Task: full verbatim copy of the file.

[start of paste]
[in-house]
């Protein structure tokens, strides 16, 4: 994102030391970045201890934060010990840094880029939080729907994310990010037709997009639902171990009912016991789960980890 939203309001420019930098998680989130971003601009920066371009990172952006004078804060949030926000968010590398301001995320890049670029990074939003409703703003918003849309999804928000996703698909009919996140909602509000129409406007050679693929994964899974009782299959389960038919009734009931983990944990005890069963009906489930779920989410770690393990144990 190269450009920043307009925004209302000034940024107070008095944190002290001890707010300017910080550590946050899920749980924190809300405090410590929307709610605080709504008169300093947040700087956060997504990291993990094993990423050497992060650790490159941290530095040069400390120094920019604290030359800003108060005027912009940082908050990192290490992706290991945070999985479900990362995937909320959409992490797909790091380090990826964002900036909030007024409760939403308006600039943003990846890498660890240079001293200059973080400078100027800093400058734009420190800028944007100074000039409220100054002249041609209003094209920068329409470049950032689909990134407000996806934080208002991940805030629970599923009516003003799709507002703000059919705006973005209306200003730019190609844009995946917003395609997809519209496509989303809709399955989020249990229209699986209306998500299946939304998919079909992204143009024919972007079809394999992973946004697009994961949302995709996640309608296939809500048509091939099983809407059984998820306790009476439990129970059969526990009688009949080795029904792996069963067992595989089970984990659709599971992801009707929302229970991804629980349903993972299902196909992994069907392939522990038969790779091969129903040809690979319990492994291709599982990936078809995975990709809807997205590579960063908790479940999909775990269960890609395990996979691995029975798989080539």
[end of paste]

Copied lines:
[in-house]
């Protein structure tokens, strides 16, 4: 994102030391970045201890934060010990840094880029939080729907994310990010037709997009639902171990009912016991789960980890 939203309001420019930098998680989130971003601009920066371009990172952006004078804060949030926000968010590398301001995320890049670029990074939003409703703003918003849309999804928000996703698909009919996140909602509000129409406007050679693929994964899974009782299959389960038919009734009931983990944990005890069963009906489930779920989410770690393990144990 190269450009920043307009925004209302000034940024107070008095944190002290001890707010300017910080550590946050899920749980924190809300405090410590929307709610605080709504008169300093947040700087956060997504990291993990094993990423050497992060650790490159941290530095040069400390120094920019604290030359800003108060005027912009940082908050990192290490992706290991945070999985479900990362995937909320959409992490797909790091380090990826964002900036909030007024409760939403308006600039943003990846890498660890240079001293200059973080400078100027800093400058734009420190800028944007100074000039409220100054002249041609209003094209920068329409470049950032689909990134407000996806934080208002991940805030629970599923009516003003799709507002703000059919705006973005209306200003730019190609844009995946917003395609997809519209496509989303809709399955989020249990229209699986209306998500299946939304998919079909992204143009024919972007079809394999992973946004697009994961949302995709996640309608296939809500048509091939099983809407059984998820306790009476439990129970059969526990009688009949080795029904792996069963067992595989089970984990659709599971992801009707929302229970991804629980349903993972299902196909992994069907392939522990038969790779091969129903040809690979319990492994291709599982990936078809995975990709809807997205590579960063908790479940999909775990269960890609395990996979691995029975798989080539």